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      Comparative analysis of twelve mitogenomes of Caliscelidae (Hemiptera: Fulgoromorpha) and their phylogenetic implications

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      Caliscelini, Peltonotellini, Ommatidiotinae, Mitogenome, Phylogenetics

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          Abstract

          Here, the complete mitochondrial genomes (mitogenomes) of 12 Caliscelidae species, Augilina tetraina, Augilina triaina, Symplana brevistrata, Symplana lii, Neosymplana vittatum, Pseudosymplanella nigrifasciata, Symplanella brevicephala, Symplanella unipuncta, Augilodes binghami, Cylindratus longicephalus, Caliscelis shandongensis, and Peltonotellus sp., were determined and comparatively analyzed. The genomes varied from 15,424 to 16,746 bp in size, comprising 37 mitochondrial genes and an A+T-rich region. The typical gene content and arrangement were similar to those of most Fulgoroidea species. The nucleotide compositions of the mitogenomes were biased toward A/T. All protein-coding genes (PCGs) started with a canonical ATN or GTG codon and ended with TAN or an incomplete stop codon, single T. Among 13 PCGs in 16 reported Caliscelidae mitogenomes, cox1 and atp8 showed the lowest and highest nucleotide diversity, respectively. All PCGs evolved under purifying selection, with atp8 considered a comparatively fast-evolving gene. Phylogenetic relationships were reconstructed based on 13 PCGs in 16 Caliscelidae species and five outgroups using maximum likelihood and Bayesian inference analyses. All species of Caliscelidae formed a steadily monophyletic group with high support. Peltonotellini was present at the basal position of the phylogenetic tree. Augilini was the sister group to Caliscelini and Peltonotellini.

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          Most cited references 64

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          MUSCLE: multiple sequence alignment with high accuracy and high throughput.

           Robert Edgar (2004)
          We describe MUSCLE, a new computer program for creating multiple alignments of protein sequences. Elements of the algorithm include fast distance estimation using kmer counting, progressive alignment using a new profile function we call the log-expectation score, and refinement using tree-dependent restricted partitioning. The speed and accuracy of MUSCLE are compared with T-Coffee, MAFFT and CLUSTALW on four test sets of reference alignments: BAliBASE, SABmark, SMART and a new benchmark, PREFAB. MUSCLE achieves the highest, or joint highest, rank in accuracy on each of these sets. Without refinement, MUSCLE achieves average accuracy statistically indistinguishable from T-Coffee and MAFFT, and is the fastest of the tested methods for large numbers of sequences, aligning 5000 sequences of average length 350 in 7 min on a current desktop computer. The MUSCLE program, source code and PREFAB test data are freely available at http://www.drive5. com/muscle.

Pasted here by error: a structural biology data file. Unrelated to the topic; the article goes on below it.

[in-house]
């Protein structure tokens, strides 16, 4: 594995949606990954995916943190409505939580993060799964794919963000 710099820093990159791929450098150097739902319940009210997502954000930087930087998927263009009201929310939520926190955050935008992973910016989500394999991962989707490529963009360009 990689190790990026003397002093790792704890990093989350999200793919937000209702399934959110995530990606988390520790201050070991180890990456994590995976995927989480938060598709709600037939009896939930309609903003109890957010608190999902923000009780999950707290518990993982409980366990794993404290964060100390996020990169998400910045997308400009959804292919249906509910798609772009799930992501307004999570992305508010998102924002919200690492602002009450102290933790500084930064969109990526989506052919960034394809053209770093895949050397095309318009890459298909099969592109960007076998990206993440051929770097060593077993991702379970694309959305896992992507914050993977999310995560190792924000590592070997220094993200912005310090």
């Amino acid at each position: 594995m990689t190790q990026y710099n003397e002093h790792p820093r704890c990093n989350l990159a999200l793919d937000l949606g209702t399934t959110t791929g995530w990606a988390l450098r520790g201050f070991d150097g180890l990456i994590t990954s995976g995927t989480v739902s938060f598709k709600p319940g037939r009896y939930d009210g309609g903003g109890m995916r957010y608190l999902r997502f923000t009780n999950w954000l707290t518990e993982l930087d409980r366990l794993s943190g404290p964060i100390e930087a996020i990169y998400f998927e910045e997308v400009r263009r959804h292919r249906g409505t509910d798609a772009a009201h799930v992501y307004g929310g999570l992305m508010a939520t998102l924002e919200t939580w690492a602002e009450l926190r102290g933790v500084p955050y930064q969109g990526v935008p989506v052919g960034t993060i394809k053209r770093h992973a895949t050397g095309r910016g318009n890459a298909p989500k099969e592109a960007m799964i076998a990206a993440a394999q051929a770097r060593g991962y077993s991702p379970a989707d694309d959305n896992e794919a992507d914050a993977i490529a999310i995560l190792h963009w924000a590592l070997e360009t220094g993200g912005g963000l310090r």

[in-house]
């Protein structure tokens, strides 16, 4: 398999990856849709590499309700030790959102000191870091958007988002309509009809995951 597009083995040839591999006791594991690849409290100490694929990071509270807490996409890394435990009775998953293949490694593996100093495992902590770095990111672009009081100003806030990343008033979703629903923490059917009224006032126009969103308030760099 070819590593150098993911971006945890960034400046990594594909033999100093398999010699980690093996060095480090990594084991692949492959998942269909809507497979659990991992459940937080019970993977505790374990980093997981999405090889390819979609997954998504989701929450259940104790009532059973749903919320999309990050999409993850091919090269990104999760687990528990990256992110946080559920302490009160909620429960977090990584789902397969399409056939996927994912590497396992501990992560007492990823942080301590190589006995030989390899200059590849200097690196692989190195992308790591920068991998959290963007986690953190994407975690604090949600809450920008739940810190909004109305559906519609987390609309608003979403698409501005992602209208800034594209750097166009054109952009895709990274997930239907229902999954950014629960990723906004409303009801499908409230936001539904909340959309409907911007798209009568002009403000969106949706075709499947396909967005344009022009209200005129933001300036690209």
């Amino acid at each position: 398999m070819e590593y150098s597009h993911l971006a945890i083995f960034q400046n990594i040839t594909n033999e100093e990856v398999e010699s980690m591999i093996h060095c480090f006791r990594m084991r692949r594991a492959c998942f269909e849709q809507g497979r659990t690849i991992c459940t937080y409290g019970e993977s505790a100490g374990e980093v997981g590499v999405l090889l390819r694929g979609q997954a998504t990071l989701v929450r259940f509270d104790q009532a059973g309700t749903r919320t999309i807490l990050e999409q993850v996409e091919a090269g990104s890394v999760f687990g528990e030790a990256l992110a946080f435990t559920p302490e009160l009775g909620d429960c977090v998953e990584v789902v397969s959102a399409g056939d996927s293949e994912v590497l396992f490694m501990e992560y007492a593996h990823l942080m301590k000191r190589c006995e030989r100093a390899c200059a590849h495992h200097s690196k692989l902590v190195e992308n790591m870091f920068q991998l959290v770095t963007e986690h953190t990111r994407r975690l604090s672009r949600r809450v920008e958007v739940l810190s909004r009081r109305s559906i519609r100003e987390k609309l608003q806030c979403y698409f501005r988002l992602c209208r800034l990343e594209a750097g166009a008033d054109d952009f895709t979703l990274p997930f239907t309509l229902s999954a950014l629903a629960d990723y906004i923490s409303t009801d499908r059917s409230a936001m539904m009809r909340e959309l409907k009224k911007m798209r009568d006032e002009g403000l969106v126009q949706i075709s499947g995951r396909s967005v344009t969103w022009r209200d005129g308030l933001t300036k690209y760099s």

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            IQ-TREE: A Fast and Effective Stochastic Algorithm for Estimating Maximum-Likelihood Phylogenies

            Large phylogenomics data sets require fast tree inference methods, especially for maximum-likelihood (ML) phylogenies. Fast programs exist, but due to inherent heuristics to find optimal trees, it is not clear whether the best tree is found. Thus, there is need for additional approaches that employ different search strategies to find ML trees and that are at the same time as fast as currently available ML programs. We show that a combination of hill-climbing approaches and a stochastic perturbation method can be time-efficiently implemented. If we allow the same CPU time as RAxML and PhyML, then our software IQ-TREE found higher likelihoods between 62.2% and 87.1% of the studied alignments, thus efficiently exploring the tree-space. If we use the IQ-TREE stopping rule, RAxML and PhyML are faster in 75.7% and 47.1% of the DNA alignments and 42.2% and 100% of the protein alignments, respectively. However, the range of obtaining higher likelihoods with IQ-TREE improves to 73.3-97.1%.